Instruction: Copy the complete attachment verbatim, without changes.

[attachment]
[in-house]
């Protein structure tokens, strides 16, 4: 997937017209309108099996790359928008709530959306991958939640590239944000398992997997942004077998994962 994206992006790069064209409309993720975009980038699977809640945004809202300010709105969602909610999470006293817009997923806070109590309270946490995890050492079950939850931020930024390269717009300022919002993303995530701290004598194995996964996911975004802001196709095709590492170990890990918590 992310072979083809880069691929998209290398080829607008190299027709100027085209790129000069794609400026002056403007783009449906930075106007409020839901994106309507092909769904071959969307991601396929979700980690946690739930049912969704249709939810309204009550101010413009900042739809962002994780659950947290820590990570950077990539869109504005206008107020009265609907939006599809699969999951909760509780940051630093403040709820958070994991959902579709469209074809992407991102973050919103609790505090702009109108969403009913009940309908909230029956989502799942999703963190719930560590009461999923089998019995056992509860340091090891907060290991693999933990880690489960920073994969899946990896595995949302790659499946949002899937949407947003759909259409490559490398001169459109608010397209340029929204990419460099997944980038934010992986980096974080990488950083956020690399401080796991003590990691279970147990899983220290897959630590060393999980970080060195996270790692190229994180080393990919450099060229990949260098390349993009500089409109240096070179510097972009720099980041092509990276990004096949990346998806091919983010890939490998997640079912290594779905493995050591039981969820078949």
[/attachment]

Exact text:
[in-house]
């Protein structure tokens, strides 16, 4: 997937017209309108099996790359928008709530959306991958939640590239944000398992997997942004077998994962 994206992006790069064209409309993720975009980038699977809640945004809202300010709105969602909610999470006293817009997923806070109590309270946490995890050492079950939850931020930024390269717009300022919002993303995530701290004598194995996964996911975004802001196709095709590492170990890990918590 992310072979083809880069691929998209290398080829607008190299027709100027085209790129000069794609400026002056403007783009449906930075106007409020839901994106309507092909769904071959969307991601396929979700980690946690739930049912969704249709939810309204009550101010413009900042739809962002994780659950947290820590990570950077990539869109504005206008107020009265609907939006599809699969999951909760509780940051630093403040709820958070994991959902579709469209074809992407991102973050919103609790505090702009109108969403009913009940309908909230029956989502799942999703963190719930560590009461999923089998019995056992509860340091090891907060290991693999933990880690489960920073994969899946990896595995949302790659499946949002899937949407947003759909259409490559490398001169459109608010397209340029929204990419460099997944980038934010992986980096974080990488950083956020690399401080796991003590990691279970147990899983220290897959630590060393999980970080060195996270790692190229994180080393990919450099060229990949260098390349993009500089409109240096070179510097972009720099980041092509990276990004096949990346998806091919983010890939490998997640079912290594779905493995050591039981969820078949």